Who remembers the TaylorMade CGB irons the first time around?
Well they are back but this time with the latest technology to help higher handicappers launch the ball higher and further.
The CGB stands for centre of gravity back if you didn’t know so that means they are all about easy high launch and forgiveness.
TaylorMade say a set of the M CGB irons will be like have a bag full of drivers.
Read on to find out why…
TaylorMade M CGB irons – First impressions
We got a look at these during a visit to TaylorMade’s HQ down in Basingstoke and spoke to head of irons Tomo Bystedt who explained where they sat in their range.
There are now seven irons in the line up – four ‘players’ irons with the P730, P750, P770 and P790.
Then we move into the M range with the M1, M2 and now the new M CGB.
If the M2 is a game-improvement iron then the M CGB is a super, super game-improvement iron.
It’s oversized and there is heaps of visible technology.
I can’t see it appealing to anyone other than a high-handicapper or someone who has lost a bit of swing speed and needs all the extra help they can get.
It may be an option for some players just in the long irons.
TaylorMade M CGB irons – The technology
These irons have been built to have maximum COR. What is COR?
In Tom Lehman’s terms it means how springing the face is. The trampoline effect on the face if you like. In slightly more technical terms it’s how long the ball spends on the face.
So the M CGB are right at the legal limit of that.
We’ve got tungsten used almost in the sole of the club which brings the centre of gravity down as low as possible.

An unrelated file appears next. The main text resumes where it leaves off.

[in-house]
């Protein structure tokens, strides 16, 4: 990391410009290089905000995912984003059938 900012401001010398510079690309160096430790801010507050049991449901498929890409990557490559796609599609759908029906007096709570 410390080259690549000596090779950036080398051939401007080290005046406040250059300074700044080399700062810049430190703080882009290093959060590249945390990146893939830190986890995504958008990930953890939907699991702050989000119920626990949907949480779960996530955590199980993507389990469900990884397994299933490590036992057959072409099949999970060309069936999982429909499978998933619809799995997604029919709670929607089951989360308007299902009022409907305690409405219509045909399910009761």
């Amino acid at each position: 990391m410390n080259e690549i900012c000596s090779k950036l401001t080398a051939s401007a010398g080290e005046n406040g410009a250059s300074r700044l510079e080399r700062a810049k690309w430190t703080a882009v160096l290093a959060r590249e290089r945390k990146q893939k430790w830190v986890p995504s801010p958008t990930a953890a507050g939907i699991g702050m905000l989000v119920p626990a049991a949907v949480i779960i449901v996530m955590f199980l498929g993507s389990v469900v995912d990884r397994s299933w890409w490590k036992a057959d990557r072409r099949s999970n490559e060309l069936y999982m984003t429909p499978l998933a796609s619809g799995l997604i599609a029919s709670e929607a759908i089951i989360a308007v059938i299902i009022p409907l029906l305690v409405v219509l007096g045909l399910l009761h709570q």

There’s also the speed pocket which all TaylorMade game-improvement irons have had for many years now.
And we have the face slots which first appeared in the RSi irons – aimed at maintaining ball speeds on off-centre strikes.
It’s the same fluted hosel as in the M2 irons with all weight saved being placed in the heel, toe or low and at the back of the club.
Heel and toe weights – like we saw in the original models – add stability and more weight at the back will help get the ball in the air.
TaylorMade said to expect a softer sound to the M2.
Basically, this iron has ALL of TaylorMade’s recent helpful technology in one package. It’s a tech fest and for that you do have to look at something which is quite large.
And there are strong lofts as you would expect but they aren’t quite as strong as the M2.
We’ve got a 7-iron loft of 29˚ with the M CGB and there’s 28.5˚ on the M2.
Into the pitching wedge we have 43˚ then there’s a 48.5˚ A-wedge and a 54˚ sand wedge.
TaylorMade M CGB irons – Results/NCG verdict
CLICK HERE to read our full testing review of the M CGB irons.
SRPs: £849 (7 piece set with Nippon NS Pro 840 steel shafts)
£1,099 (7 piece set with UST Recoil 460 ES graphite shafts)
AW and SW also available.
On sale: October 16, 2017
More information can be found on the TaylorMade website.